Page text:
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Fishing Line Recycling Program

Did you know you can recycle your used fishing line?

Look for these stations along Camden County Waterways!

Fishing Line Recycling Stations are positioned by Coastal DNR and Maintained by Camden County 4-H & Extension.

Follow this link for a map of area stations: 

Fishing line will be sent back to Berkley Fishing Line to be recycled into fish habitats.

The Problem

Monofilament is a strand of strong, flexible plastic used for fishing, and the majority of it is non-degradable in water, lasting about 600 years! Monofilament thrown in garbage cans can still pose a threat when blown out by the wind or taken out by wildlife scavengers. Wildlife monofilament entanglements result in drowning, starvation, or loss of flipper or tails. Wildlife ingestion of fishing line often results in illness and death. Abandoned fishing line often poses a threat to divers who become entangled and drown. Boaters are all too familiar with the costly repairs required when discarded fishing line entangles their propellers.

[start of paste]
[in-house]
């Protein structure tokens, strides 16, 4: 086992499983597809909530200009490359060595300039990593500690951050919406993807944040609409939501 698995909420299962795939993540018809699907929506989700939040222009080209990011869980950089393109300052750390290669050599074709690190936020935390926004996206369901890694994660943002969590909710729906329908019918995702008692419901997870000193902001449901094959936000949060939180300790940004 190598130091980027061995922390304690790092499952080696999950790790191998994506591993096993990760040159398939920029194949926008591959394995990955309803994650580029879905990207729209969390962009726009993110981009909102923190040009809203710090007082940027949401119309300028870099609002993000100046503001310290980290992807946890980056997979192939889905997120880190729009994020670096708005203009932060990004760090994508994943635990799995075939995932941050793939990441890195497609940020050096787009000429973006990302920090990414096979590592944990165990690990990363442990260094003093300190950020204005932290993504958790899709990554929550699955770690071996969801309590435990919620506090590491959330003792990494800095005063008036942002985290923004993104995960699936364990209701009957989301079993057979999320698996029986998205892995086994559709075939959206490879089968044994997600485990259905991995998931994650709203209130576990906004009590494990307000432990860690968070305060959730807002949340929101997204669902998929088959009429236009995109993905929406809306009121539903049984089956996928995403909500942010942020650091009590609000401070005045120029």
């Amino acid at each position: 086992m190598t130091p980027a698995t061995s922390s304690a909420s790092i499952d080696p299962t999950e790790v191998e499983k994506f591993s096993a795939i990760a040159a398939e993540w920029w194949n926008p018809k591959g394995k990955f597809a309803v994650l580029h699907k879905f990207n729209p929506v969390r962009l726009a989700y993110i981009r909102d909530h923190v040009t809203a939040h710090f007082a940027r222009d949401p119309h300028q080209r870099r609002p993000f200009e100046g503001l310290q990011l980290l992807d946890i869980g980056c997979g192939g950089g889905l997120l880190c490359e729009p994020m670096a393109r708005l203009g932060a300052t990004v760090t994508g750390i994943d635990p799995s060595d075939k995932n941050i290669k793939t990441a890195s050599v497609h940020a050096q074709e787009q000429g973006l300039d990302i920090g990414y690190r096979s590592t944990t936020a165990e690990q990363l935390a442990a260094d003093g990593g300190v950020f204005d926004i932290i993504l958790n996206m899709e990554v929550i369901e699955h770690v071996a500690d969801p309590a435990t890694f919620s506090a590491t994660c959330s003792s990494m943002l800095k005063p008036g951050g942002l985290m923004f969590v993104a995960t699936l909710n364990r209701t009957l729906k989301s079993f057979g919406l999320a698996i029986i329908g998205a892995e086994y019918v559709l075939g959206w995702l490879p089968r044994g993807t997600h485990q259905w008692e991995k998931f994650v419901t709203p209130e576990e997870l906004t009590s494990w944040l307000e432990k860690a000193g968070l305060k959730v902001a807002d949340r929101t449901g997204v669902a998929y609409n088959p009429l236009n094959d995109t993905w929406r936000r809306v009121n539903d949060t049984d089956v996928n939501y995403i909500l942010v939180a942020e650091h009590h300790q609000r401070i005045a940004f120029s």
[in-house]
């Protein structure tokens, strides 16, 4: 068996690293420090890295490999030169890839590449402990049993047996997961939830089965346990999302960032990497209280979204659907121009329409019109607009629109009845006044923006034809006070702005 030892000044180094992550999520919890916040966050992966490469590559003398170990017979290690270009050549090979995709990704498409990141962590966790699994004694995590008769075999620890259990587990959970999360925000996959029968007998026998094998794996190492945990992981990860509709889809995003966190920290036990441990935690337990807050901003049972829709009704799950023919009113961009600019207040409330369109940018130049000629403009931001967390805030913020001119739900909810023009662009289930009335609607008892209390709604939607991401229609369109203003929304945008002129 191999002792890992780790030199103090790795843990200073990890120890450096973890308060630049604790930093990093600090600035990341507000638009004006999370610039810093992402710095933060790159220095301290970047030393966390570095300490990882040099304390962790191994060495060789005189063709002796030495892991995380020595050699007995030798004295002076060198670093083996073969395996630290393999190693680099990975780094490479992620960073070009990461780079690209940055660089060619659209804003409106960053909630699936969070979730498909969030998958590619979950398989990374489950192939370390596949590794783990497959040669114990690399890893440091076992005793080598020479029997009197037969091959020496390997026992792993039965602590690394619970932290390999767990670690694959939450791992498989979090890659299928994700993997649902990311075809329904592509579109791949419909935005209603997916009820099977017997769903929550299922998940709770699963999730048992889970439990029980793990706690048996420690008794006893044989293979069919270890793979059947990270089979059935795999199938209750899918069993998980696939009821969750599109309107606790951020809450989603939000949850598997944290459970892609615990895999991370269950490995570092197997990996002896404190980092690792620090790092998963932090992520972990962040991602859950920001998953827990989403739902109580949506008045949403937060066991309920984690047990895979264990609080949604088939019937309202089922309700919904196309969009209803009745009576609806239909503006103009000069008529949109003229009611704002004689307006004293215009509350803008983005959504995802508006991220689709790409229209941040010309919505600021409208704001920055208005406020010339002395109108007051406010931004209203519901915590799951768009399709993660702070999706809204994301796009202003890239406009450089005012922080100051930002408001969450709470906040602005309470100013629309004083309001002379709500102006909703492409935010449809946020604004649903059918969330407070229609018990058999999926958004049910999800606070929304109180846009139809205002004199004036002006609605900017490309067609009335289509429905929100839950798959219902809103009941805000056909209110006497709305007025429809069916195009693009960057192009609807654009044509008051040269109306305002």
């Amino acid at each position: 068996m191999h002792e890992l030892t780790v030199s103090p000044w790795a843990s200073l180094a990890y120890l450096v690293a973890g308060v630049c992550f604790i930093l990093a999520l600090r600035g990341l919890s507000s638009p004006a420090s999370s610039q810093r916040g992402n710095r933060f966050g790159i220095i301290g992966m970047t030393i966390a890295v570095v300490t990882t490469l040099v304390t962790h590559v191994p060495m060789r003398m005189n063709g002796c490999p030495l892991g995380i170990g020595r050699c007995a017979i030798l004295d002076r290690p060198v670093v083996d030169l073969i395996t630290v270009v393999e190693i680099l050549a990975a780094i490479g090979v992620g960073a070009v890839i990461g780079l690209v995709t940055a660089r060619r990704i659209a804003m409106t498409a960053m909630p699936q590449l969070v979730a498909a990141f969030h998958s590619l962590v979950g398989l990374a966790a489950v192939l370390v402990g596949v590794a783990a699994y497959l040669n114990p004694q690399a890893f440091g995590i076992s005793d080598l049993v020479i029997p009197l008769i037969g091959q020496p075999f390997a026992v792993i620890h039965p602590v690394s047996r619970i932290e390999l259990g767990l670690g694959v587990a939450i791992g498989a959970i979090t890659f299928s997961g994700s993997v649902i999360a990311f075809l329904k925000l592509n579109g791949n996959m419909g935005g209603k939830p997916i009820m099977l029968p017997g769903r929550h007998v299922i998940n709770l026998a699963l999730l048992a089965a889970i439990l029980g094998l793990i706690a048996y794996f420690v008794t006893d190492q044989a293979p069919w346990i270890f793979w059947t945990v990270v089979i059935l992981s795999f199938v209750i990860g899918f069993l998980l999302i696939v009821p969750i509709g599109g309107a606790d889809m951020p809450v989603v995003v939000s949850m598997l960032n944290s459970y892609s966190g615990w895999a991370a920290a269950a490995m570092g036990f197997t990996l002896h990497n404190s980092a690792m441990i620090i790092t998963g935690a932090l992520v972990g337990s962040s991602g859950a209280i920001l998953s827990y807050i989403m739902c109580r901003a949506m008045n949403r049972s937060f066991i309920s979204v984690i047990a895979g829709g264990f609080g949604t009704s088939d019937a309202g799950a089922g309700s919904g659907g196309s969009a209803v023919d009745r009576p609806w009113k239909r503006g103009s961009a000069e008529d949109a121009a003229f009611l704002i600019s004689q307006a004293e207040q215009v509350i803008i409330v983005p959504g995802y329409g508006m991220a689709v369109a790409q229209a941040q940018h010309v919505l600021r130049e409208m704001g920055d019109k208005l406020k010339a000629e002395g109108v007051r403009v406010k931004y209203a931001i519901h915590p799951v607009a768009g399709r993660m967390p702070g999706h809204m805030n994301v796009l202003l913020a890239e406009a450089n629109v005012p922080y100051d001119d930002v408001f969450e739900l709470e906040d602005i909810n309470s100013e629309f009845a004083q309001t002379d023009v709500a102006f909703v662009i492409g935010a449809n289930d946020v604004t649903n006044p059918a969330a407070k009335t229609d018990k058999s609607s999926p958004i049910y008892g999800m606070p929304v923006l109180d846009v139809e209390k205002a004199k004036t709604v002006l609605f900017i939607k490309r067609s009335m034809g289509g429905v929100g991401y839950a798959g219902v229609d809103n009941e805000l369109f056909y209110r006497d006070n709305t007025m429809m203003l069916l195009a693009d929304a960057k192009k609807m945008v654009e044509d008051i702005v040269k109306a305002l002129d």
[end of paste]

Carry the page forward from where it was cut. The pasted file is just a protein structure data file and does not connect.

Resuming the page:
What Can You Do?

Don’t leave your line behind. If you have unwanted line, store it safely and securely until it can be placed in a recycling receptacle.                                          Never leave fishing line unattended.                                                                                                                                                                          Cast with care! Survey the area before you cast your line to avoid trees, utility lines, reefs, wildlife, and other anglers.                                                            Avoid casting with dolphins present – they will try and take your bait.                                                                                                                          Collect discarded line, debris, and other abandoned fishing gear and drop it off at the nearest outdoor recycling bin or local participating tackle shop.     Maintain your line – check your terminal tackle frequently for frayed line.                                                                                                              Participate in monofilament recycling programs and/or local cleanup efforts.                                                                                                                    Do not feed wildlife as it encourages animals to approach fishing boats and anglers.